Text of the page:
Cleaning up your garage: Some tips on how to clean out and organize your garage.
Cleaning up you garage- Organizing pros estimate that only 30 percent of us store our cars in the garage. The reason? Too much stuff. These garage storage ideas will help you get rid of anything you don’t need.
- Set aside at least a full day, or even a full weekend or two, to get the job done.
- Make decluttering a family project and invite over a few friends to pitch in, and it’ll go a lot faster.
- Go through absolutely everything, including boxes you didn’t unpack when you moved in—you never know where that family heirloom might be lurking.
- Sort all items into three piles: (1) keep, (2) donate or sell, and (3) toss. Lay them on dedicated tarps or mark off areas of your driveway with chalk and place them there.
What should get the boot: outgrown toys, items that are broken beyond repair, expired household chemicals (which may need special disposal), and anything you haven’t used in two years or more. If you have a hard time letting go of things that have sentimental value, snap pictures as keepsakes.
- Sort the keepers into broad categories (for example, sports equipment, hand tools), and place them in well-marked cardboard boxes or, better yet, stackable clear-plastic bins you can use later. Put the keepers back in the garage for now.
- As soon as possible, donate giveaways and schedule a yard sale to get rid of castoffs. If you’ve got too much trash or leftover items from your yard sale, use a service such as Abelia Services (www.abeliasrvcs.com); simply contact us to schedule pickup and disposal (fees vary).
Things to Store Elsewhere
- Paint- Extreme cold or heat can ruin it. Store cans in a more temperate area.
- Propane – A spark could ignite the fumes. Tanks should always be kept outdoors.
- Refrigerator – It’s a huge energy drain in spaces that are not air-conditioned.
- Paper goods – They’re a magnet for roaches and other bugs. Move them to your pantry.
- Pet food – Critters will sniff it out. Keep it in a sealed container inside.
The Single Most-Important Clutter-Busting Tip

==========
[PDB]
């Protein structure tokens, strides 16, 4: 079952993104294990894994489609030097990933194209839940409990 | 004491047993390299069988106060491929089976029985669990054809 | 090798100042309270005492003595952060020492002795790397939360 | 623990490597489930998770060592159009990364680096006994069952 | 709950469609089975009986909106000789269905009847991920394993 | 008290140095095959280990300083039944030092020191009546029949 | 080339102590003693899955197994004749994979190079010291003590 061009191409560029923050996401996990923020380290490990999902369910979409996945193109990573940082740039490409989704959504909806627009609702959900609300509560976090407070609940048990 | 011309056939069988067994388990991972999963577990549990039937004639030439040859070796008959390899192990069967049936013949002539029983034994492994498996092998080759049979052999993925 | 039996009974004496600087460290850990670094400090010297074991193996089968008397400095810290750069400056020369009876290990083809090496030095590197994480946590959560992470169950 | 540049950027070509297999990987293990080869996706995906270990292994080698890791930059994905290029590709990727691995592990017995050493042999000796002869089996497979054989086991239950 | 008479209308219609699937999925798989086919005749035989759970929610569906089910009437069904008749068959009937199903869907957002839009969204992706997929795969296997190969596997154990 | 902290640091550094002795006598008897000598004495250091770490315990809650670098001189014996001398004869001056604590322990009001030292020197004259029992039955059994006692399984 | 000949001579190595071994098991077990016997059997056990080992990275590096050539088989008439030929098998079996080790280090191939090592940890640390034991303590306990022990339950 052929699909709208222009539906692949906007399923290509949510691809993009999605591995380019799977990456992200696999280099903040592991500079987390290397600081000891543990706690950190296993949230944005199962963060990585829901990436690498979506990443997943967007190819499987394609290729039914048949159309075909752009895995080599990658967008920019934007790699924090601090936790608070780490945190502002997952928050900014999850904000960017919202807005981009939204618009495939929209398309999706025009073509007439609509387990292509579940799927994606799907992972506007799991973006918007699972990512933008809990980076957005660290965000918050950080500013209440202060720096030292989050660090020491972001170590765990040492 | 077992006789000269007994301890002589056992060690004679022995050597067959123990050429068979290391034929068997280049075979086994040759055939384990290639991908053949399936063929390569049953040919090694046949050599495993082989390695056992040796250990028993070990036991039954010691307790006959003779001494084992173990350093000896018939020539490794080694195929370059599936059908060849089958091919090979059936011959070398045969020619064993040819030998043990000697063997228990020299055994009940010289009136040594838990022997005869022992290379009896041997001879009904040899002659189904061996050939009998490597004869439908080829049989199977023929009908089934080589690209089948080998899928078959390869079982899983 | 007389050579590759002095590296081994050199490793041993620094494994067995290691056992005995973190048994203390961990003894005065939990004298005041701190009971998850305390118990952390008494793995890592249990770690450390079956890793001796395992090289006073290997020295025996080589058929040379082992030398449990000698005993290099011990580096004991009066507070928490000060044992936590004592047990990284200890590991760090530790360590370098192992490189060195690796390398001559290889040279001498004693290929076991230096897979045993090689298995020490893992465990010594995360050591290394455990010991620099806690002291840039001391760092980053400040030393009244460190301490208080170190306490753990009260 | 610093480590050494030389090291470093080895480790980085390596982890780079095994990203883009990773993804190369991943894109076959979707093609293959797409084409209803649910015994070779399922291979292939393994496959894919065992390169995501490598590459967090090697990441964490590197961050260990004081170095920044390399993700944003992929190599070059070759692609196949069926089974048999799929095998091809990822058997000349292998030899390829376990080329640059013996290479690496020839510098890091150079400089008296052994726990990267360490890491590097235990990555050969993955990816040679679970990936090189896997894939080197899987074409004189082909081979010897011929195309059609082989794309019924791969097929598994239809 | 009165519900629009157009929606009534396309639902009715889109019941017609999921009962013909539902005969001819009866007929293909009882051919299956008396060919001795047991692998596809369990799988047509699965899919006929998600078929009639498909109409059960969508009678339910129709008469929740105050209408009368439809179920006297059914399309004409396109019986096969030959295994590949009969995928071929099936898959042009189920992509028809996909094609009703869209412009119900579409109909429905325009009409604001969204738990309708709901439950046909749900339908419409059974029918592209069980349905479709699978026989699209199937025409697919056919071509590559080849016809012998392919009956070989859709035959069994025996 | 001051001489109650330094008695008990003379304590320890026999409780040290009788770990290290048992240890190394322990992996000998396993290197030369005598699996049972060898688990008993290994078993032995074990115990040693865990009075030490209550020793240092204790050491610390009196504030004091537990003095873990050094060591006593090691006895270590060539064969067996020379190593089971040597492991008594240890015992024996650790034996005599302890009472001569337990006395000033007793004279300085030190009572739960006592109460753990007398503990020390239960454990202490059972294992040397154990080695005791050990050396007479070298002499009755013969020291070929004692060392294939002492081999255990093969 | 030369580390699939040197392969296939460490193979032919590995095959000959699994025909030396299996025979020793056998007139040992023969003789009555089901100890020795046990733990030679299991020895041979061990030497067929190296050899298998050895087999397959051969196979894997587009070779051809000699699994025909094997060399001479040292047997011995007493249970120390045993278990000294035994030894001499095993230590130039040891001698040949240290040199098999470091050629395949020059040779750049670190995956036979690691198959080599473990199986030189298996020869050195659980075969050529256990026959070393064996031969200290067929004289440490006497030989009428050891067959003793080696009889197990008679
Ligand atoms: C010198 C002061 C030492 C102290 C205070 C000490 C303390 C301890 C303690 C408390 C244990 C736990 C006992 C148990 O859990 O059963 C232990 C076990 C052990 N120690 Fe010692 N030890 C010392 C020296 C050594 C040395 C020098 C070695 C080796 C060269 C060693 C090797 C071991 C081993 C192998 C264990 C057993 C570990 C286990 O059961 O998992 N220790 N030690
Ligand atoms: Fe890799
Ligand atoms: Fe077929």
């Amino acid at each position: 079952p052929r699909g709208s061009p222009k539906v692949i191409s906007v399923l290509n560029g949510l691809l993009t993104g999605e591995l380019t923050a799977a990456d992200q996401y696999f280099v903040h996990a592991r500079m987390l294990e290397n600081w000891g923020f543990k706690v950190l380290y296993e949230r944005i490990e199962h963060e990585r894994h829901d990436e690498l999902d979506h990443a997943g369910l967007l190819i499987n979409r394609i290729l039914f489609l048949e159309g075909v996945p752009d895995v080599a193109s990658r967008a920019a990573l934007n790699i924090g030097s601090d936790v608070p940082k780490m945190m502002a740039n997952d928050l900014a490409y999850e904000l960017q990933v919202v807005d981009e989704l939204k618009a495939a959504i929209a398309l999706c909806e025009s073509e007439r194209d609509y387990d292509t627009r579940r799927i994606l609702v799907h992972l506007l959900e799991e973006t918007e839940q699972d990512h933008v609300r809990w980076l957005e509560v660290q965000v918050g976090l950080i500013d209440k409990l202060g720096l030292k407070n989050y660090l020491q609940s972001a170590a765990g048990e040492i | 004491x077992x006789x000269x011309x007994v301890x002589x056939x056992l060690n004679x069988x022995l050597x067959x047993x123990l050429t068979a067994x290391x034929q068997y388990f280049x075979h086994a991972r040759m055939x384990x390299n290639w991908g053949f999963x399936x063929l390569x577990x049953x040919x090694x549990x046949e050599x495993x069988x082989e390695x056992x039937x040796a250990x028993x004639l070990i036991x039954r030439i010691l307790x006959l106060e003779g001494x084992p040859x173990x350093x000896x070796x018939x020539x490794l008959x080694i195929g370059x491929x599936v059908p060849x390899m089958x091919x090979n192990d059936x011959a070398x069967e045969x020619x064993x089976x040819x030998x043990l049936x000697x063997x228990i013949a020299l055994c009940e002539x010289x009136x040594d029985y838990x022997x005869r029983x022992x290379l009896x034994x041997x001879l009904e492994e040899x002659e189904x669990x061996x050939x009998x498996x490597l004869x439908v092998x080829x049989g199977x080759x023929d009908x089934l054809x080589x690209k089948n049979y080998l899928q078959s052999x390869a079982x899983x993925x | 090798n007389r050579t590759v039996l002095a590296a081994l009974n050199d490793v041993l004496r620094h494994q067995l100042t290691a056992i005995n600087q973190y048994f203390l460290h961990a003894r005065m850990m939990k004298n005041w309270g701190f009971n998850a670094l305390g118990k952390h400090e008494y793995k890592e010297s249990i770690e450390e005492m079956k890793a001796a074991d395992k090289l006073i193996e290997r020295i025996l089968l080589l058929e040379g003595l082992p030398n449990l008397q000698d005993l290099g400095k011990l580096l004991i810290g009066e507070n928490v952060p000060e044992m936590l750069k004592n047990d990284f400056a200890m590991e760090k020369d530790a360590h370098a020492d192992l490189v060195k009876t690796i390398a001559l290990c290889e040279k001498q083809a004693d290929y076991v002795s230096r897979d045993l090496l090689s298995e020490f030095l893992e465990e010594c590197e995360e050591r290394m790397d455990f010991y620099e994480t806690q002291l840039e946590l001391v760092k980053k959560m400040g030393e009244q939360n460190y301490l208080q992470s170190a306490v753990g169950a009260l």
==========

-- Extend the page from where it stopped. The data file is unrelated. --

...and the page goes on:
Keep items off the floor whenever possible. You’ll free up much more room for your car and avoid sloppy, impossible-to-sort-through piles. If you purchase ready-made shelving units or cabinets, make sure they’re raised on legs so that you can clean the floor beneath them easily.
Why Open Shelves are Usually Better Than Closed Cabinets
Shelves are less expensive, easier to access (you don’t need additional clearance to swing the doors open), and let you easily scan what you’ve stored. Cabinets with doors give you an excuse to stay disorganized because you can hide the evidence, so they can quickly become messy. Use them sparingly—like when the things you’re storing need to be protected from airborne dust and dirt.
Use Overhead Space Wisely
The garage ceiling is a great spot for hanging long, flat stuff you don’t use every day, such as ladders and seasonal sports gear. Make sure that any shelves you hang from the ceiling don’t interfere with your garage door’s operation and that there is enough clearance to avoid scraping the roof of your car.
Keep It Clean for Good
- In spring and summer, keep insects at bay with a pesticide that relies on natural ingredients.
- Keep a bag of kitty litter handy for absorbing oil and grease spills. Place a broom and dustpan or a handheld vacuum near your workbench to tidy up after working on projects.
- Hose down the floor regularly.
- At least once a year, weed through your belongings and sell, donate, or toss what you don’t need.
Safety Tips/ Must-Have Storage Products:
- Most of us store lawn-mower gas in the garage, so be prepared for a fire. Get a 5- to 10-pound U.L.–listed extinguisher and mount it in an easy-to-access spot. It should carry an ABC rating, certifying that it’s effective against wood, oil, and electrical fires.
- Though we’re sure you know to open the garage door when your car’s engine is running (right?), installing a carbon monoxide detector will give you added peace of mind.
- Check your garage-door opener to make sure it has a U.L.–listed motor and an auto-stop feature that will prevent the door from closing in case a child or pet tries to sneak underneath.
- A lockable cabinet for storing lawn chemicals and other stuff you don’t want your kids to get into.
- A portable label maker so that you don’t have to decipher sloppy handwriting.
Your car is often times a five-figure investment. Why leave it exposed outdoors to nature? Clean up your garage in to provide more safety for your investment indoors.
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